A rum tale of subsidisation
By Debbie Ransome
It’s a trade development that pits rum-producing nations against their US Caribbean neighbours.
And it is also a trade rivalry between non-US Caribbean nations and the United States.
The fact is that the latest trade battle threatening to bring the Caribbean and the US before the World Trade Organization (WTO) is as complicated as the great banana trade war and other battles of the past.
At issue is the current subsidy being given by the US to multinational spirits companies which produce rum in the US Virgin Islands and Puerto Rico.
This is done under America’s “cover-over” programme.
In April of this year, the US Senate and House of Representatives introduced legislation to extend the cover-over of the excise tax to Puerto Rico and the US Virgin Islands for two years to January 2014.
What this means is that $13.25 tax per proof gallon on all rum imported into the US would be handed back to Puerto Rico and the USVI, based on their proportion of rum production.
Diageo v Bacardi
Despite battles between rival giant rum producers, the family-owned Bacardi (Caribbean rum operations based on Puerto Rico) and British multinational Diageo (Caribbean rum production based in the USVI), the US Virgin Island delegate to Congress, Donna M Christiansen, said the two territories shared an interest in the importance of the US legislation to their economies.
“Despite our differences, on other issues related to the cover-over, we stand together as the programmes undergo review,” she told Tax-News magazine.
According to rum producers in the rest of the Caribbean, these subsidies are inconsistent with WTO rules, involve “prohibited export subsidies” and make use of “discriminatory taxation”.
In essence, Caribbean rum producers are accusing the US government of taking 98% of taxes collected on foreign rum sales in America and using these to subsidise the rum competition in the US Virgin Islands and Puerto Rico.
The West Indies Rum and Spirits Producers Association (WIRSPA) estimates that remittances given by the US to the two territories from excise taxes amounted to $450m in 2010.
WIRSPA Chairman Dr Frank Ward told Caribbean Intelligence© that the association did not see this as a “battle” with others in the industry.
“What the WIRSPA is saying is that the subsidies violate a number of obligations which the US government has at the WTO,” he said.
Cover over status
The WIRSPA seeks to separate this current cover-over support to the two countries as part of a new contractual arrangement with America’s large multinational producers.
It said that the US Virgin Islands and Puerto Rico had, since 2008, offered “extremely generous concessions, subsidies and long-term support, in exchange for them [the multinationals] agreeing to site, or maintain, their distilleries and production facilities in these territories”.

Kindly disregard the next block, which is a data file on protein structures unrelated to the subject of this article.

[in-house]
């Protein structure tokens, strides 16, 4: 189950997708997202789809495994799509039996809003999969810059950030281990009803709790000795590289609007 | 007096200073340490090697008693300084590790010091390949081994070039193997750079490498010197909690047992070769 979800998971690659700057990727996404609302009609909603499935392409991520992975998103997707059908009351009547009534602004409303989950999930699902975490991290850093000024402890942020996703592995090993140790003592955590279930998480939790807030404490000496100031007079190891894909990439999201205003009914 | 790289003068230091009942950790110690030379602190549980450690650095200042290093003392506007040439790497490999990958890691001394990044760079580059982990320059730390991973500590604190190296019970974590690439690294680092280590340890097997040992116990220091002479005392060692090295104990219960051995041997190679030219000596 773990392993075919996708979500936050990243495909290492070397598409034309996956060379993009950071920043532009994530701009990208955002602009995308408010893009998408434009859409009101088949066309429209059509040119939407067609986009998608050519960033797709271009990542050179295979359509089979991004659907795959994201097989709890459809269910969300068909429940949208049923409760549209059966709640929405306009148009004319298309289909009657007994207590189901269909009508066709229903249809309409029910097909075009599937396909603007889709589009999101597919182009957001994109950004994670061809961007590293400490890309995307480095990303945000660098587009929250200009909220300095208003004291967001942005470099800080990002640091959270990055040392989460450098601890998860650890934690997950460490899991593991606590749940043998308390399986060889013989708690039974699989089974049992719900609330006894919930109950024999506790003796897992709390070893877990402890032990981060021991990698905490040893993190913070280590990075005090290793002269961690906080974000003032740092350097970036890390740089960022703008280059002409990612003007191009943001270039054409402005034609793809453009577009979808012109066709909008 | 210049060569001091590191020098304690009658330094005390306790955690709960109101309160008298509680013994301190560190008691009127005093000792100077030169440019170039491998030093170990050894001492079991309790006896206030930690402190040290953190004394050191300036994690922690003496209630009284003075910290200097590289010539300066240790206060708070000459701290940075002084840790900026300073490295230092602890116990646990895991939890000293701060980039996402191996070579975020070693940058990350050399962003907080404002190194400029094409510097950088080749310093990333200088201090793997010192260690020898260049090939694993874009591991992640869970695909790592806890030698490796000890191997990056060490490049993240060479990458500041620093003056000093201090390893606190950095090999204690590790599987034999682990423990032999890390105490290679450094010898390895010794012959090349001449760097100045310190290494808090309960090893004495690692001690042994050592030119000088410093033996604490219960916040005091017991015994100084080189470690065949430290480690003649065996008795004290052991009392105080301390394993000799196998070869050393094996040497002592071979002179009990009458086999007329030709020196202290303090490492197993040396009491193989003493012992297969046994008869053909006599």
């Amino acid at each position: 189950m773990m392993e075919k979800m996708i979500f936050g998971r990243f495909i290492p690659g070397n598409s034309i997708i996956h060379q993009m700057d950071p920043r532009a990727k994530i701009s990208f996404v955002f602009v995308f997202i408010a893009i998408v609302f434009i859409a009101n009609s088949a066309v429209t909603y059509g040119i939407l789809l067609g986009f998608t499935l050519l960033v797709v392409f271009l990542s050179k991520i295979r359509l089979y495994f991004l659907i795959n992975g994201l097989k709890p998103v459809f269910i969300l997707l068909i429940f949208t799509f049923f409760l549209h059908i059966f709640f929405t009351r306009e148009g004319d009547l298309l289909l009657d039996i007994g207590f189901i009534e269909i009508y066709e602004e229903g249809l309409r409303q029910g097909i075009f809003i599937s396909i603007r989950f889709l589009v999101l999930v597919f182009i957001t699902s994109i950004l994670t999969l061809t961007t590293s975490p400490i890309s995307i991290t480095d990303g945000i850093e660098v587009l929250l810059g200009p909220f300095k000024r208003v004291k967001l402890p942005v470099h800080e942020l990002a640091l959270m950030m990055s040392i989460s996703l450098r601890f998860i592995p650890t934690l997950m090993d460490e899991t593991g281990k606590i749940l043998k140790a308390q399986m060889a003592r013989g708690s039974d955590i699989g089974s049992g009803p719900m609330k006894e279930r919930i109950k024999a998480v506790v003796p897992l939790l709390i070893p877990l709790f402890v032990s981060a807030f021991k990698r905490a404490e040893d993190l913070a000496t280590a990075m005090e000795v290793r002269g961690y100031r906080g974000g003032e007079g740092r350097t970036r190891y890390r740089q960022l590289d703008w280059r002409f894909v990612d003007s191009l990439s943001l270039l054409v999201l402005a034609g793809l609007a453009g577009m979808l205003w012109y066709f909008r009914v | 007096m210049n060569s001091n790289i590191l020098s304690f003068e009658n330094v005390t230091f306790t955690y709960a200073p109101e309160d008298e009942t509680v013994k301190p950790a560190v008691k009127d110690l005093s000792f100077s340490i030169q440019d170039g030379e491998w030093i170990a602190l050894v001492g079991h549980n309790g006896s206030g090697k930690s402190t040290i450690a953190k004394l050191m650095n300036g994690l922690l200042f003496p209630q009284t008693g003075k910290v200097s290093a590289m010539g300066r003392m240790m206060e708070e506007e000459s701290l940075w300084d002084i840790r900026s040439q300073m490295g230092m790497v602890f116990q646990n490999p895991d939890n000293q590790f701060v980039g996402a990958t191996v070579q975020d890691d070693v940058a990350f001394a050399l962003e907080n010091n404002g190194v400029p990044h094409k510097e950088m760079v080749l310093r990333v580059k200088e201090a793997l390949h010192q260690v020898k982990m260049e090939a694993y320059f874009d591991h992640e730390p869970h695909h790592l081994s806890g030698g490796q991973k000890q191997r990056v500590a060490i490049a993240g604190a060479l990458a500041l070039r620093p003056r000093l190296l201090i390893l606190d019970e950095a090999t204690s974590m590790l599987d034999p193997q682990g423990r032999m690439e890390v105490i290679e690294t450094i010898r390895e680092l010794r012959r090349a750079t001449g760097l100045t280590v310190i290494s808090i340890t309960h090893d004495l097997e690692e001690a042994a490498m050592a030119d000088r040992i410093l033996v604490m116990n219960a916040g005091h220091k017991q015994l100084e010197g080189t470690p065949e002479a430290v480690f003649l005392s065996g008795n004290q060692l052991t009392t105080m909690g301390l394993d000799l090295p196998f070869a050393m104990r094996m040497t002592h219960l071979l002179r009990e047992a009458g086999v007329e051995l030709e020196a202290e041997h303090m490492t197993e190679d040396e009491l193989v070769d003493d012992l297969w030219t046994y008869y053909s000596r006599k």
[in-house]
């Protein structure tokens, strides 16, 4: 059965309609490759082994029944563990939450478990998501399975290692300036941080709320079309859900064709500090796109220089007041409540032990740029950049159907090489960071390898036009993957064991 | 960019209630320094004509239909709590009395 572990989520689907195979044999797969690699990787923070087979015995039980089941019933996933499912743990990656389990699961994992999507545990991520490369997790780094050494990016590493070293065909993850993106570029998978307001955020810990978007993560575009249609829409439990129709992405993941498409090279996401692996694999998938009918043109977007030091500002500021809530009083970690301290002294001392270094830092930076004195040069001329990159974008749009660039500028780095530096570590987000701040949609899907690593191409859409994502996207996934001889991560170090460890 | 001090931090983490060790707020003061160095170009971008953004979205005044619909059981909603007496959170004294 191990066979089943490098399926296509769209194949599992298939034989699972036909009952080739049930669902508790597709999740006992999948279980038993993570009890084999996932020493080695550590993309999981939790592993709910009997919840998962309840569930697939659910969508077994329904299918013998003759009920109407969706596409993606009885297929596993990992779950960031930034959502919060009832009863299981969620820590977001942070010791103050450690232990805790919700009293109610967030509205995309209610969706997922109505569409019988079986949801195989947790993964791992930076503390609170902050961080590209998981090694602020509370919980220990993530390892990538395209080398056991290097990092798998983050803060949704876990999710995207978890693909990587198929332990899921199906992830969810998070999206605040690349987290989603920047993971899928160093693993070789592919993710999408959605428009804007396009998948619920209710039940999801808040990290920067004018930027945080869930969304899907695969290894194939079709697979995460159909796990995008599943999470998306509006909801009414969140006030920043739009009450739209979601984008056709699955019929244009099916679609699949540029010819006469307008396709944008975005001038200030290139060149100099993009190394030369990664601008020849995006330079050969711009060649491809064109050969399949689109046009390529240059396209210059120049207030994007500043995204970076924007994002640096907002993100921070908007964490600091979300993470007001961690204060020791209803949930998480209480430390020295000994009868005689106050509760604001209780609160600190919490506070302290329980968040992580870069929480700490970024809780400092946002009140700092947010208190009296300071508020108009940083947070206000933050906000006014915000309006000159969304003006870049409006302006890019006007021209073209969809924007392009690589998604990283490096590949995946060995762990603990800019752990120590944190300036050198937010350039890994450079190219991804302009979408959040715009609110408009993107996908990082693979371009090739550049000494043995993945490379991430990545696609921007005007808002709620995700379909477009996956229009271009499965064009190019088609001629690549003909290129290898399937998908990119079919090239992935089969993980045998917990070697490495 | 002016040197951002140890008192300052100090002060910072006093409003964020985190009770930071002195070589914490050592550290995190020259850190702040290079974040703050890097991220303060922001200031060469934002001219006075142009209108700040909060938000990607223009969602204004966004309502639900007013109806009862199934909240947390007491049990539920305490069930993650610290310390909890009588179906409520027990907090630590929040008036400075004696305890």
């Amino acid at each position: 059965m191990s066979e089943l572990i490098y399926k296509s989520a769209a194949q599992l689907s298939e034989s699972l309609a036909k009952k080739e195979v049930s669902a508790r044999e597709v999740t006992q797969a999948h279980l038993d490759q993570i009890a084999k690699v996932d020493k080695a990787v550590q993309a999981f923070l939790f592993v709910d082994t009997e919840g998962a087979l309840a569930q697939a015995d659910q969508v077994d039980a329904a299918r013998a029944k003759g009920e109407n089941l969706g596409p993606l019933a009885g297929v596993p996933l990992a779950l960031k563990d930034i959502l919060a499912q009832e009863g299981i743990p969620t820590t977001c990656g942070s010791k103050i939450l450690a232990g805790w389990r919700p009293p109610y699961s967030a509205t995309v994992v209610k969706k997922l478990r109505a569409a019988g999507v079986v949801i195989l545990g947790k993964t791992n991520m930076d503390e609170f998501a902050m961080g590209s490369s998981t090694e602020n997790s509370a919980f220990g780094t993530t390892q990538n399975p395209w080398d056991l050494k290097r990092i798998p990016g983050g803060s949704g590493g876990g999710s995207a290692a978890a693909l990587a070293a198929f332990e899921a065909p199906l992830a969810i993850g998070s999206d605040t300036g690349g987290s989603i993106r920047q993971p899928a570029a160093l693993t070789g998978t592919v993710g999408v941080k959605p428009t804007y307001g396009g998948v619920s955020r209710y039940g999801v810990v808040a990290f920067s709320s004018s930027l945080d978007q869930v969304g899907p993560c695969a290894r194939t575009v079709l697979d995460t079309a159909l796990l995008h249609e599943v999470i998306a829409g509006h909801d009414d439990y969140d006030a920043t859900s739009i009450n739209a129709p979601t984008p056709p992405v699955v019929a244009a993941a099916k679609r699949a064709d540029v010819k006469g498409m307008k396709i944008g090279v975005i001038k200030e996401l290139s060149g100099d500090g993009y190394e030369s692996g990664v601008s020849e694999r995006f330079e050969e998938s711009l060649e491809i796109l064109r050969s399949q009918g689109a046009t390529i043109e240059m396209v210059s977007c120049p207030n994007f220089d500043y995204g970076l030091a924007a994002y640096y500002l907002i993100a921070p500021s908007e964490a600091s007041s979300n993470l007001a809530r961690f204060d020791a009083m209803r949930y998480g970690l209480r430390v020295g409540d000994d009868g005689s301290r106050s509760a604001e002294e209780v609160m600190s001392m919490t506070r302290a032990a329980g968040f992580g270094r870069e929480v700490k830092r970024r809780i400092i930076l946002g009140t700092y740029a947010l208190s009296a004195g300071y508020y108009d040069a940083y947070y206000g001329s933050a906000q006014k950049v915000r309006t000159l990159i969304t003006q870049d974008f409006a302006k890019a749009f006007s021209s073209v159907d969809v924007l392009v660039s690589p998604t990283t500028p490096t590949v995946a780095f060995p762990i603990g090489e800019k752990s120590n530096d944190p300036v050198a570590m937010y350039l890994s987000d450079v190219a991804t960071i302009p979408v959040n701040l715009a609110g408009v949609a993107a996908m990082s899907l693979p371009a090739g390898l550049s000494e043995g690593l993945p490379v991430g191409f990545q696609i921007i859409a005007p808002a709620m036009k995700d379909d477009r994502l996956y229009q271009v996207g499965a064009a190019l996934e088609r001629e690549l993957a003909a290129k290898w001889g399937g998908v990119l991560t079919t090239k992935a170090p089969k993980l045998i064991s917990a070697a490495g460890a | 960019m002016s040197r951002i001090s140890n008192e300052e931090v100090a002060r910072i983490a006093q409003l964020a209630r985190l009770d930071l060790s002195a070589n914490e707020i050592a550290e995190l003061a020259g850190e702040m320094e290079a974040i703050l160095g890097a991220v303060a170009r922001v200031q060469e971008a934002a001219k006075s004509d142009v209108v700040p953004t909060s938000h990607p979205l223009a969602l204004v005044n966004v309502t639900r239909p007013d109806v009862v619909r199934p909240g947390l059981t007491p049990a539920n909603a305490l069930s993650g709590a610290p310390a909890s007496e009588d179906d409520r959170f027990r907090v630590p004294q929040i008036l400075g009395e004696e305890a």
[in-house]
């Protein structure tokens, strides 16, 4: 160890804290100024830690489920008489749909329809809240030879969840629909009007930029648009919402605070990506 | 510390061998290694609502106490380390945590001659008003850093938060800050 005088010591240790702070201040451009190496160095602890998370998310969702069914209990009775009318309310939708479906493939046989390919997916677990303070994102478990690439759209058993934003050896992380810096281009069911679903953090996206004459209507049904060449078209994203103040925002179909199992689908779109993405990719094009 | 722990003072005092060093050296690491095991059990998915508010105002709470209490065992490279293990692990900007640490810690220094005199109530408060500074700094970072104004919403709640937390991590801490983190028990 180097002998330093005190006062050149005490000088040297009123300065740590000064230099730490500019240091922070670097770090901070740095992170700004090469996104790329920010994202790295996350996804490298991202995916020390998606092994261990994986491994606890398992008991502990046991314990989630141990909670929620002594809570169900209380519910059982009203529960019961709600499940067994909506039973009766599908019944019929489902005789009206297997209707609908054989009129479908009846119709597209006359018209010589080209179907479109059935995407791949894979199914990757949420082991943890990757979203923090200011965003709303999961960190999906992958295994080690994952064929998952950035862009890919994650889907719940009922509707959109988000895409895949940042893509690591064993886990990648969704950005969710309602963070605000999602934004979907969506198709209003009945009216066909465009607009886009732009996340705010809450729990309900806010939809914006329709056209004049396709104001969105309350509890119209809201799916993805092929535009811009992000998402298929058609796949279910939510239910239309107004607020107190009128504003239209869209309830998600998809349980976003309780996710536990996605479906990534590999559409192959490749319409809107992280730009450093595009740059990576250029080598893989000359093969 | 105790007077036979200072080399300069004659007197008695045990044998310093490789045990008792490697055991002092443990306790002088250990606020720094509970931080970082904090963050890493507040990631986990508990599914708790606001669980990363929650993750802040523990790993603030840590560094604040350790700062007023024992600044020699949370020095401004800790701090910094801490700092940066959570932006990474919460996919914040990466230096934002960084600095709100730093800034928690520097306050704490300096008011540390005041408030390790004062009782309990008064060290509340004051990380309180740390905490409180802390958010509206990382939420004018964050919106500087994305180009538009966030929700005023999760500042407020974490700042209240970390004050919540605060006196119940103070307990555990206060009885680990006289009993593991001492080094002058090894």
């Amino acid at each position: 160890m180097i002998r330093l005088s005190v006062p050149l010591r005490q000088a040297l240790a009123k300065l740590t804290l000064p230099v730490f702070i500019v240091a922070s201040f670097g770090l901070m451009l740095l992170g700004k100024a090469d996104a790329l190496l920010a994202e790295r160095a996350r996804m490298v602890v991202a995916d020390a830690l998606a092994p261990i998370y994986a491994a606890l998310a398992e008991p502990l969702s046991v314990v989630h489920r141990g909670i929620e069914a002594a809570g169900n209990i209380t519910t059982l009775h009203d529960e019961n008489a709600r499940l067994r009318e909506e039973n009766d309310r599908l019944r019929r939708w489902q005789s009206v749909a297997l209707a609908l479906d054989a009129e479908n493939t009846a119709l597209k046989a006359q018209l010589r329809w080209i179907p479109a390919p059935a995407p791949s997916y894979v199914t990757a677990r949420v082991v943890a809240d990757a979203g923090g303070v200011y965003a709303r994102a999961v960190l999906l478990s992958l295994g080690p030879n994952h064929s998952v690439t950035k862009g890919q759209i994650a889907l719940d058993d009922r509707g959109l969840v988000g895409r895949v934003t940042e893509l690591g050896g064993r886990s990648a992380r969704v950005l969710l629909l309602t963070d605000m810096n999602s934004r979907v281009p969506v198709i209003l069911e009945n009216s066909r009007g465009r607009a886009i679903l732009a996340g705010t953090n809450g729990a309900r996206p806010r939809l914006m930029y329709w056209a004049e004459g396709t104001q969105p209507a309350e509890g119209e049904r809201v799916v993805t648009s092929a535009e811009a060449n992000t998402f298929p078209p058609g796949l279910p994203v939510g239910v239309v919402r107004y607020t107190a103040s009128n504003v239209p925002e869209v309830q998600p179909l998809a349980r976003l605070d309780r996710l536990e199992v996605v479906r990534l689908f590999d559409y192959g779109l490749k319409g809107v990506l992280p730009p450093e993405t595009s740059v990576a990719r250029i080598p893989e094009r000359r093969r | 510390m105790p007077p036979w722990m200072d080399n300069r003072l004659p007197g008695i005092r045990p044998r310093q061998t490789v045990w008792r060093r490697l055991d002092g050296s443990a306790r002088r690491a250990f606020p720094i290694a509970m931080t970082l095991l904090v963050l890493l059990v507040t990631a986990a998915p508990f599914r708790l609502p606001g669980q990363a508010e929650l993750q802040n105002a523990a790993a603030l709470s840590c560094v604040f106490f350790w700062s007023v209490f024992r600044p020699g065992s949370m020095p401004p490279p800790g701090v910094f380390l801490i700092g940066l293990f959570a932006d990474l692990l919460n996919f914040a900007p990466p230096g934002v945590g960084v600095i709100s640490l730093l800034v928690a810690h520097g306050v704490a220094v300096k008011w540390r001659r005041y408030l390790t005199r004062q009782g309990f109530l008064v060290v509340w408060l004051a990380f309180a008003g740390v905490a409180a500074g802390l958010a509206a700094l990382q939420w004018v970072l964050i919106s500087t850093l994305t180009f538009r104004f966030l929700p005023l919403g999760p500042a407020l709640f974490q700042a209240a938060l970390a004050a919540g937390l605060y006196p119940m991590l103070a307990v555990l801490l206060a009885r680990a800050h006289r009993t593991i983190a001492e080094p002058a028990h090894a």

The Association also expresses the concern that the USVI and Puerto Rican governments are “ratcheting up the levels of incentives and subsidies.”
Dr Ward explained that the WIRSPA was not questioning the overall cover-over programme, which had been used in the past for “developmental purposes”.
He told Caribbean Intelligence©: “What has changed the equation is the magnitude of the subsidies.”
He explained the increases have led to a situation that he described to Caribbean Intelligence© as “totally unacceptable”.
The 15-nation Caribbean Community (Caricom) grouping has lodged its concerns with the US Trade Representative’s office.
Other US consultations are expected to lead to the issue being discussed in the US Congress, with follow-up from Caricom diplomats based in Washington.
The head-on battle had been taken up over the summer by wider trade grouping Cariforum and the WIRSPA.
Cariforum, which is Caricom plus the Dominican Republic, and the WIRSPA have stepped up their campaign during August.
This followed what is being perceived in the trade as a threat by US drinks giant Diageo.
Diageo – producer of the world’s second best-selling rum, Captain Morgan – told trade magazine BeverageDaily.com that Caricom rum exports to the US had risen by 39% over the first four months of this year.
It said that any talk of a WTO challenge to the US cover-over programme could force Diageo “to re-evaluate its activities in the Caribbean”.
This is where the rum-producing inter-marital relationships make this trade dispute more difficult than previous WTO challenges, such as the epic banana trade fight in which the US and Latin American took on the Caribbean.
Not only is Diageo the US giant, but it has also been an investor and purchaser of bulk rum from Cariforum rum producers.
Diageo depicts the current cover-over programme as the development of an established 100-year old system, which started as a manufacturer tax on the sale of US spirits and then became discretionary government spending to help the US Virgin Islands.